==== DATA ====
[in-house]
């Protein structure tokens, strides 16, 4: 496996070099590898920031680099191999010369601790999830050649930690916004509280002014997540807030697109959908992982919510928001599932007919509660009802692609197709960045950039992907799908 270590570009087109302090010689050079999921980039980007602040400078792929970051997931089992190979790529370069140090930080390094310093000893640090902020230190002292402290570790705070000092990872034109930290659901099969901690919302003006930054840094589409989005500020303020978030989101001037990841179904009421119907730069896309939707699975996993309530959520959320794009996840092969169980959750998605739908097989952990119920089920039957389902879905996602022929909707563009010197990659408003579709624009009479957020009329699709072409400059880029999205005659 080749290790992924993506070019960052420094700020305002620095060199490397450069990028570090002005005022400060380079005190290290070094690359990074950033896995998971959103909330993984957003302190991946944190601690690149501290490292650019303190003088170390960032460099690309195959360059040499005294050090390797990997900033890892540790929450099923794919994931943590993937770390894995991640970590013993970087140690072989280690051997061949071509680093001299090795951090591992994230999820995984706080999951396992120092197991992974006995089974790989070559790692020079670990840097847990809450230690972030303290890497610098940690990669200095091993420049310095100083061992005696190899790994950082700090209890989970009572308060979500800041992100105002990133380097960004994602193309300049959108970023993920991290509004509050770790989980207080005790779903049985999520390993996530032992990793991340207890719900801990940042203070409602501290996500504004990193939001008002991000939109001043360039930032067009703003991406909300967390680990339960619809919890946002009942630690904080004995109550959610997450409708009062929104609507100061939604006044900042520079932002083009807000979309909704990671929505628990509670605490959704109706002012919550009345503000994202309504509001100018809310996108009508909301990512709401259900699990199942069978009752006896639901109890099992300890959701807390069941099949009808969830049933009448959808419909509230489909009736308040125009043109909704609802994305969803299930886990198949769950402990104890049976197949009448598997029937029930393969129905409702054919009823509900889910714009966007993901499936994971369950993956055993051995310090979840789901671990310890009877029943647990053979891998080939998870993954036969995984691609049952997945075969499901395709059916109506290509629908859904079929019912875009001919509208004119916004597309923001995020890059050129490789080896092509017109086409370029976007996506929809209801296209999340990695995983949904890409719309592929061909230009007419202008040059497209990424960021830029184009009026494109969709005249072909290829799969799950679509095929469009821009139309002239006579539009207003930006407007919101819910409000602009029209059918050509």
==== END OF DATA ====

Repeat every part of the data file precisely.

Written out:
[in-house]
């Protein structure tokens, strides 16, 4: 496996070099590898920031680099191999010369601790999830050649930690916004509280002014997540807030697109959908992982919510928001599932007919509660009802692609197709960045950039992907799908 270590570009087109302090010689050079999921980039980007602040400078792929970051997931089992190979790529370069140090930080390094310093000893640090902020230190002292402290570790705070000092990872034109930290659901099969901690919302003006930054840094589409989005500020303020978030989101001037990841179904009421119907730069896309939707699975996993309530959520959320794009996840092969169980959750998605739908097989952990119920089920039957389902879905996602022929909707563009010197990659408003579709624009009479957020009329699709072409400059880029999205005659 080749290790992924993506070019960052420094700020305002620095060199490397450069990028570090002005005022400060380079005190290290070094690359990074950033896995998971959103909330993984957003302190991946944190601690690149501290490292650019303190003088170390960032460099690309195959360059040499005294050090390797990997900033890892540790929450099923794919994931943590993937770390894995991640970590013993970087140690072989280690051997061949071509680093001299090795951090591992994230999820995984706080999951396992120092197991992974006995089974790989070559790692020079670990840097847990809450230690972030303290890497610098940690990669200095091993420049310095100083061992005696190899790994950082700090209890989970009572308060979500800041992100105002990133380097960004994602193309300049959108970023993920991290509004509050770790989980207080005790779903049985999520390993996530032992990793991340207890719900801990940042203070409602501290996500504004990193939001008002991000939109001043360039930032067009703003991406909300967390680990339960619809919890946002009942630690904080004995109550959610997450409708009062929104609507100061939604006044900042520079932002083009807000979309909704990671929505628990509670605490959704109706002012919550009345503000994202309504509001100018809310996108009508909301990512709401259900699990199942069978009752006896639901109890099992300890959701807390069941099949009808969830049933009448959808419909509230489909009736308040125009043109909704609802994305969803299930886990198949769950402990104890049976197949009448598997029937029930393969129905409702054919009823509900889910714009966007993901499936994971369950993956055993051995310090979840789901671990310890009877029943647990053979891998080939998870993954036969995984691609049952997945075969499901395709059916109506290509629908859904079929019912875009001919509208004119916004597309923001995020890059050129490789080896092509017109086409370029976007996506929809209801296209999340990695995983949904890409719309592929061909230009007419202008040059497209990424960021830029184009009026494109969709005249072909290829799969799950679509095929469009821009139309002239006579539009207003930006407007919101819910409000602009029209059918050509």